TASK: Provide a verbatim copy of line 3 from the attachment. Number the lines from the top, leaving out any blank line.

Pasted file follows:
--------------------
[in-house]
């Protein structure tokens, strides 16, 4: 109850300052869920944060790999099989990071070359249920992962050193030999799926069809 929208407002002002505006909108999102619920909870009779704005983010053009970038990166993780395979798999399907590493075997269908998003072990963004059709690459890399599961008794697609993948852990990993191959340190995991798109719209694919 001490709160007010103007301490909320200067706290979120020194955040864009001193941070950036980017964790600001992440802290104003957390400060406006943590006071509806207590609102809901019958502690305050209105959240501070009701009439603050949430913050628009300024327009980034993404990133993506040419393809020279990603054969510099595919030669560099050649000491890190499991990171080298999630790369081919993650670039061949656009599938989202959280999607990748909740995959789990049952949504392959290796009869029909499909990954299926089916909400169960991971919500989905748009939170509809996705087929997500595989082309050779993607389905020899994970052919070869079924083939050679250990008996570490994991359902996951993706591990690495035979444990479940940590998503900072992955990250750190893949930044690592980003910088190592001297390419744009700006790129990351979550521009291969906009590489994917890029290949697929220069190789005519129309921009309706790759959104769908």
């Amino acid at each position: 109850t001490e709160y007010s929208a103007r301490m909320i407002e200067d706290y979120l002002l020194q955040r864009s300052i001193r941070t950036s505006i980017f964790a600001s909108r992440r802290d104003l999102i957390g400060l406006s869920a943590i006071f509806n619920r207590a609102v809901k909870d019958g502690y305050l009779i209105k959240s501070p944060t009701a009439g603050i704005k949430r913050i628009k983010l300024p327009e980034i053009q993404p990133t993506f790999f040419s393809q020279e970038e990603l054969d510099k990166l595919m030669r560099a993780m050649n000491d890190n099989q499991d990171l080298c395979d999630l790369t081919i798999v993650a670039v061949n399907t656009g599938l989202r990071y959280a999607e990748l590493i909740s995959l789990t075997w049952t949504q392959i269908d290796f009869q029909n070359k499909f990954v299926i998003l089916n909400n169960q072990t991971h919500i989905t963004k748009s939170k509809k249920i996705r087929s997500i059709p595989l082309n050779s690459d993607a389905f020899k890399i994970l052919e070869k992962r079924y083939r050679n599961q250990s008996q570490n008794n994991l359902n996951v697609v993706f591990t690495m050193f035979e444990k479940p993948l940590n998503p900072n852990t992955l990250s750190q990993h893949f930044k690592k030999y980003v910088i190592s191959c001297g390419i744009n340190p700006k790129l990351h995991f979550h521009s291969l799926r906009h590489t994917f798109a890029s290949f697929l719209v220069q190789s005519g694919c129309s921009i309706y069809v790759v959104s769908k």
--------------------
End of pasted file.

């Amino acid at each position: 109850t001490e709160y007010s929208a103007r301490m909320i407002e200067d706290y979120l002002l020194q955040r864009s300052i001193r941070t950036s505006i980017f964790a600001s909108r992440r802290d104003l999102i957390g400060l406006s869920a943590i006071f509806n619920r207590a609102v809901k909870d019958g502690y305050l009779i209105k959240s501070p944060t009701a009439g603050i704005k949430r913050i628009k983010l300024p327009e980034i053009q993404p990133t993506f790999f040419s393809q020279e970038e990603l054969d510099k990166l595919m030669r560099a993780m050649n000491d890190n099989q499991d990171l080298c395979d999630l790369t081919i798999v993650a670039v061949n399907t656009g599938l989202r990071y959280a999607e990748l590493i909740s995959l789990t075997w049952t949504q392959i269908d290796f009869q029909n070359k499909f990954v299926i998003l089916n909400n169960q072990t991971h919500i989905t963004k748009s939170k509809k249920i996705r087929s997500i059709p595989l082309n050779s690459d993607a389905f020899k890399i994970l052919e070869k992962r079924y083939r050679n599961q250990s008996q570490n008794n994991l359902n996951v697609v993706f591990t690495m050193f035979e444990k479940p993948l940590n998503p900072n852990t992955l990250s750190q990993h893949f930044k690592k030999y980003v910088i190592s191959c001297g390419i744009n340190p700006k790129l990351h995991f979550h521009s291969l799926r906009h590489t994917f798109a890029s290949f697929l719209v220069q190789s005519g694919c129309s921009i309706y069809v790759v959104s769908k």